Project Summary

PCORI has identified the need for large studies that look at real-life questions facing diverse patients, caregivers, and clinicians. In 2014, PCORI launched the Pragmatic Clinical Studies initiative to support large-scale comparative effectiveness studies focusing on everyday care for a wide range of patients. The Pragmatic Clinical Studies initiative funded this research project and others.

This research project is in progress. PCORI will post the research findings on this page within 90 days after the results are final.

What is the research about?

Suicide is one of the leading causes of death among teens in the United States. After a suicidal event, such as serious thoughts about taking their own life or suicide plans or attempts, most teens get inpatient psychiatric care. Inpatient care involves staying overnight or longer in the hospital. However, some patients and their families prefer treatment outside of the hospital. Outpatient crisis intervention clinics, or OCICs, offer intensive mental health care without the need for a hospital stay.

In this study, the research team is comparing inpatient psychiatric care to OCICs for treating teens after a suicidal event. The team is looking to see how well each treatment setting reduces the risk of suicidal events.

Who can this research help?

Results may help doctors, teens, and families considering psychiatric care settings for treatment after a suicidal event.

What is the research team doing?

The study includes 1,000 teens who had a suicidal event. The research team is enrolling teens from four emergency departments, or EDs. The team is dividing the teens into two groups that are similar in terms of age, gender, and other factors. Then, the team is assigning the groups by chance to either receive inpatient or OCIC treatment. 

With inpatient treatment, teens receive mental health care in the hospital. Clinicians manage their daily therapy and medicines. With OCIC, teens have crisis intervention therapy appointments outside the hospital. Therapy begins within three days of the teen’s visit to the ED and lasts for one to six weeks.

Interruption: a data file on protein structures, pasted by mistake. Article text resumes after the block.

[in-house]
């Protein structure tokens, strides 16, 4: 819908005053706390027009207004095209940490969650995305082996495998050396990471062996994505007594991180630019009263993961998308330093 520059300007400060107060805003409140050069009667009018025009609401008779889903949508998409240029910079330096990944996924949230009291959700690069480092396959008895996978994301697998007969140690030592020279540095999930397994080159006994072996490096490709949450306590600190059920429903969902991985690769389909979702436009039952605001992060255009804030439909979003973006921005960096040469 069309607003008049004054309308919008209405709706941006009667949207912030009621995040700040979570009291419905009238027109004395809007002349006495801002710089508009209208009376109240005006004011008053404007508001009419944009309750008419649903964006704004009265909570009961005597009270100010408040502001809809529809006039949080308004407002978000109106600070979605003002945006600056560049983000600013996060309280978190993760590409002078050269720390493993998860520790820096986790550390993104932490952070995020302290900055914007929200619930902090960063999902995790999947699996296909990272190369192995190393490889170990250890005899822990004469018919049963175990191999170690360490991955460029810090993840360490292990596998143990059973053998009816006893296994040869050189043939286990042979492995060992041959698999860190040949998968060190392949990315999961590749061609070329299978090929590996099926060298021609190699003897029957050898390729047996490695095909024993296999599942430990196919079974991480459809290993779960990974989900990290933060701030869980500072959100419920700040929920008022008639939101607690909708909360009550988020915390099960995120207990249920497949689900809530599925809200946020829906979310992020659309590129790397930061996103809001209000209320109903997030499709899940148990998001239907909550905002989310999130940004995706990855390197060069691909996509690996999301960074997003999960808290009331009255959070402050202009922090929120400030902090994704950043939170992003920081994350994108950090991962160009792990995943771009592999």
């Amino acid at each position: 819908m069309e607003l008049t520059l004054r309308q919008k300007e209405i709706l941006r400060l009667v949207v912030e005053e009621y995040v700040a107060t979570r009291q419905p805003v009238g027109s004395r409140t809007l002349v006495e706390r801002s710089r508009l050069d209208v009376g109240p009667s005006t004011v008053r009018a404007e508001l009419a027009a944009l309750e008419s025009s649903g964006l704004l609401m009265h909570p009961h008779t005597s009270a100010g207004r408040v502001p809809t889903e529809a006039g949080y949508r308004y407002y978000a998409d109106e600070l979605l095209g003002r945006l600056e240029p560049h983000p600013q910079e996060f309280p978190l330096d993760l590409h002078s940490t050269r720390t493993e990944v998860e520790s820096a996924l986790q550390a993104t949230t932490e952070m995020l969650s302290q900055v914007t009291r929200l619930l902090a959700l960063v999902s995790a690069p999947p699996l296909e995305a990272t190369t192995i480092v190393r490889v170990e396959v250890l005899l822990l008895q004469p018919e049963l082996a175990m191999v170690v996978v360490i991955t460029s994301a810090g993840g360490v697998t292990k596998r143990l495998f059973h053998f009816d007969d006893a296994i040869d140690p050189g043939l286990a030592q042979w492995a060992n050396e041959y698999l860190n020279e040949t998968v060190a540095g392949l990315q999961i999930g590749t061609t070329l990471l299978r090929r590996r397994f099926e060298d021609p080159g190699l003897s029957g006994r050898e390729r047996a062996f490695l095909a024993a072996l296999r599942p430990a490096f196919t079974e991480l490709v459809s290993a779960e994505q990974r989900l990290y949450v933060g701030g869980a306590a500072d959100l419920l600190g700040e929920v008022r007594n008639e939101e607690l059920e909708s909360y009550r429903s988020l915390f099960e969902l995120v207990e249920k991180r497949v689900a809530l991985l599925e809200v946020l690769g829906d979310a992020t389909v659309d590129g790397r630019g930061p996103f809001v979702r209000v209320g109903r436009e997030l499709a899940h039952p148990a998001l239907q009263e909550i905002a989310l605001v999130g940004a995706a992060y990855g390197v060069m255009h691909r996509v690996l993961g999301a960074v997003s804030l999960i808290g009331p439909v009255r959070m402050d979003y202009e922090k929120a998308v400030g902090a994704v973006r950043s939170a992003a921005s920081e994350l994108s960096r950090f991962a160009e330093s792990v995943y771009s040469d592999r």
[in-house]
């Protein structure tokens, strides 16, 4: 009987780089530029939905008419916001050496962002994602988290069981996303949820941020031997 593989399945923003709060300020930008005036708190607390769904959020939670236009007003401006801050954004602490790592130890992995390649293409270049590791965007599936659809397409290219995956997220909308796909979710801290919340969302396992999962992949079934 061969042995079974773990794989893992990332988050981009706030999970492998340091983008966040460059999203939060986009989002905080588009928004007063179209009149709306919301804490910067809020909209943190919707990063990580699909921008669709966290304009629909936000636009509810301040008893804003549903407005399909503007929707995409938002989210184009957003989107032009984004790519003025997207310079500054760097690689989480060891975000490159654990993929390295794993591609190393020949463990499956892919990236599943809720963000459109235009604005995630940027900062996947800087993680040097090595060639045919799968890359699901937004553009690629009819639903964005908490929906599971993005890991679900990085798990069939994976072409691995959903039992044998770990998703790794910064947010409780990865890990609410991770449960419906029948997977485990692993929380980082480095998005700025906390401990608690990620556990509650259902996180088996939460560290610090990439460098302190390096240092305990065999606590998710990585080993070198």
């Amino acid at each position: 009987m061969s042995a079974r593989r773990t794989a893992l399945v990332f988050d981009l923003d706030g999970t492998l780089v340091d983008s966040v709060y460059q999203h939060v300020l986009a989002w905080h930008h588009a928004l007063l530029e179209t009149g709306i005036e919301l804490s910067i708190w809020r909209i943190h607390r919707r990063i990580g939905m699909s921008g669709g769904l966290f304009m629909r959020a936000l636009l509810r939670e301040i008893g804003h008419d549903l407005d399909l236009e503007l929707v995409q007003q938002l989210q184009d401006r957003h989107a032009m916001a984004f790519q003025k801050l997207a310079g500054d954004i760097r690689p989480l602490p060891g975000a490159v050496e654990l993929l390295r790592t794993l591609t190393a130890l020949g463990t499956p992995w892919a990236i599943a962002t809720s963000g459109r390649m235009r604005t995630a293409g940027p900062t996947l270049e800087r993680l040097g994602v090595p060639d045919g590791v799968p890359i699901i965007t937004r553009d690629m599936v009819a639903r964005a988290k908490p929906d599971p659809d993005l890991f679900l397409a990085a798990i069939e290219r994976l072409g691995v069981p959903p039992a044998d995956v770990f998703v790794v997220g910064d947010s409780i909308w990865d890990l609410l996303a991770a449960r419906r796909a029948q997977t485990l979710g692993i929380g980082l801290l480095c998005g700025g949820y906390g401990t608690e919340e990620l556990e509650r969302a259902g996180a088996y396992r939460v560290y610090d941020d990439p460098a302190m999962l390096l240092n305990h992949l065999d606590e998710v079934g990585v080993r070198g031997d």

The research team is looking at health records and forms the patients complete to see if teens have another suicidal event in the six months after their ED visit and if so, how many. Every other week during these six months, teens and their guardians also complete surveys to identify suicidal thoughts and behaviors and rate life satisfaction. Two weeks after teens begin treatment, the team is asking teens how satisfied they are with their treatment. The team also wants to know whether details like age or having insurance can help identify which teens may be at risk of not going to treatment.

Teens and parents, psychiatrists, nurses, social workers, and people who specialize in providing community mental health care are helping to plan and conduct the study.

Research methods at a glance

Design Element Description
Design Randomized controlled trial
Population 1,000 teens ages 12–18 who visit an ED with suicidality and who require a high level of care (OCICs or inpatient psychiatric care)
Interventions/
Comparators
  • Inpatient psychiatric care
  • OCIC care
Outcomes

Primary: first recurrence of a suicidal event, number of suicidal events

Secondary: treatment satisfaction, satisfaction with life, relationship between demographics and no-show risk

Timeframe 6-month follow-up for primary outcome

Project Information

Drew Barzman, MD
Cincinnati Children's Hospital Medical Center (CCHMC)
$7,527,161
A Multi-Site Study to Compare the Outcomes of Psychiatric Treatment of Suicidal Adolescents in Different Treatment Settings

Key Dates

November 2018
July 2025
2018

Study Registration Information

Tags

Health Conditions Health Conditions These are the broad terms we use to categorize our funded research studies; specific diseases or conditions are included within the appropriate larger category. Note: not all of our funded projects focus on a single disease or condition; some touch on multiple diseases or conditions, research methods, or broader health system interventions. Such projects won’t be listed by a primary disease/condition and so won’t appear if you use this filter tool to find them. View Glossary
Populations Populations PCORI is interested in research that seeks to better understand how different clinical and health system options work for different people. These populations are frequently studied in our portfolio or identified as being of interest by our stakeholders. View Glossary
Intervention Strategy Intervention Strategies PCORI funds comparative clinical effectiveness research (CER) studies that compare two or more options or approaches to health care, or that compare different ways of delivering or receiving care. View Glossary
State State The state where the project originates, or where the primary institution or organization is located. View Glossary
Last updated: March 4, 2022